found that trades inside the plans beat the market by 6% over six
months. By contrast, executives at the same firms who traded without
the benefit of plans beat the market by only 1.9%.”


email : jagolinzer [at] stanford [dot] edu


Insiders With A Curious Edge
BY Jane Sasseen  /  Dec 18, 2006
How corporate executives seem to be violating the spirit, if not the
letter, of a rule meant to prevent insider trading

The confusion over corporate executives trading on inside information
never seems to go away. In 2000 the Securities & Exchange Commission
came up with a way to remove the guesswork over when it’s legal to
trade and when it’s not. But a raft of recent trades by executives
suggests the plan might not be the cure-all that was hoped for.

The SEC’s solution was to create prearranged trading plans, known as
10b5-1 plans for the rule that authorized them. Launched six years
ago, they were designed to remove discretion from executives’ trades
and provide a “safe harbor” from insider trading charges. The rules:
Executives can’t set up a plan when they possess material inside
knowledge, and they must set the dates or prices of their trades in

But those are the only major stipulations. The SEC never addressed the
number of shares sold or the possibility of stopping and starting
plans or running multiple plans at once. As a result, executives have
far more flexibility than is generally understood. Besides providing
legal cover, the plans allow execs to trade around earnings
announcements and other significant events. Normally insiders are
prohibited from trading on these “blackout dates.”

Executives appear to be using their flexibility to the max. People
selling shares in 10b5-1 plans generate returns substantially better
than would be expected if the trading were truly automatic. As
reported in BusinessWeek on Nov. 6, Alan D. Jagolinzer, an assistant
professor at Stanford University Graduate School of Business, recently
completed a study of roughly 117,000 trades in 10b5-1 plans by 3,426
executives at 1,241 companies. He found that trades inside the plans
beat the market by 6% over six months. By contrast, executives at the
same firms who traded without the benefit of plans beat the market by
only 1.9%.

Those numbers imply that the rules allow execs to benefit from inside
knowledge. “The SEC’s intent was to shelter people who didn’t have any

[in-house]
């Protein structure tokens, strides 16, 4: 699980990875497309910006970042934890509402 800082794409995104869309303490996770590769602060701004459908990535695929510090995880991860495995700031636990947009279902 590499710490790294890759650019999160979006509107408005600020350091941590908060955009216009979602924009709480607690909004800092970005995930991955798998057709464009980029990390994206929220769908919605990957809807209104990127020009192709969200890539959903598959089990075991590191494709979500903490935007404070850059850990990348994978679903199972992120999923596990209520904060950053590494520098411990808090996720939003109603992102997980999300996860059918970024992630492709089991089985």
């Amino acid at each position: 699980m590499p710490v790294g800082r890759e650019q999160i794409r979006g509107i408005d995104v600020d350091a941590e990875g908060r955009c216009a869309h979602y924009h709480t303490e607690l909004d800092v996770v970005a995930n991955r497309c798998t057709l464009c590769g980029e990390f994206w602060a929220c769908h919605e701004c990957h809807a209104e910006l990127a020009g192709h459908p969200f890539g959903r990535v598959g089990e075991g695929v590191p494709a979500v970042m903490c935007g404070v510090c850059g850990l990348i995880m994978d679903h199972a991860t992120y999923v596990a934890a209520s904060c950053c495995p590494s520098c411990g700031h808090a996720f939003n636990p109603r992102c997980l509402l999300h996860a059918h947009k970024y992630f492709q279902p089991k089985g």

[material] inside knowledge from liability,” says Jesse M. Fried, a
Stanford law professor and expert on executive compensation who has
reviewed Jagolinzer’s study. “But that outperformance suggests instead
that it’s the people using what information they have who are most
often entering into trading plans.” Says Walter G. Riccardi, deputy
director of the SEC’s Enforcement Div.: “Setting up a 10b5-1 plan
while in possession of material information…could be securities

BusinessWeek examined a database created by Thomson Financial (TOM )
of companies that had suffered a 20% stock slide in the past year and,
from that group, focused on the roughly 150 where executives had used
10b5-1 plans and where significant trading–both inside and outside
plans–had taken place.

The results? BusinessWeek found a surprising amount of leeway over
preplanned trades. At nearly half the companies examined, sales were
concentrated in the months leading up to a stock’s peak or just
thereafter. Frequently, the number of shares sold increased as the
stock hit new highs, then trailed off or ended as the stock dove.

There are many possible explanations. One, says Michael Painchaud,
president of Market Profile Theorems Inc., a Seattle executive trading
tracker, is that top officials often know about a company’s prospects
long before the information is considered legally “material.” Another
explanation: Many executives pay close attention to valuation levels
and decide to cash out after they’ve seen a big rise. “Insiders know
that institutional traders can be very fickle and that money will go
elsewhere if their momentum starts to slow,” says Mark LoPresti, who
follows executive trades for Thomson Financial. In fact, sales in some
plans are automatically triggered when stocks reach certain price

Still, the words “prearranged trading plans” bring to mind a steady
pattern of trading over a long period of time. When discussing their
plans, companies tend to reinforce that perception, says LoPresti. But
in reality, many executives sell huge numbers of shares in a very
short time, and often right before a tumble.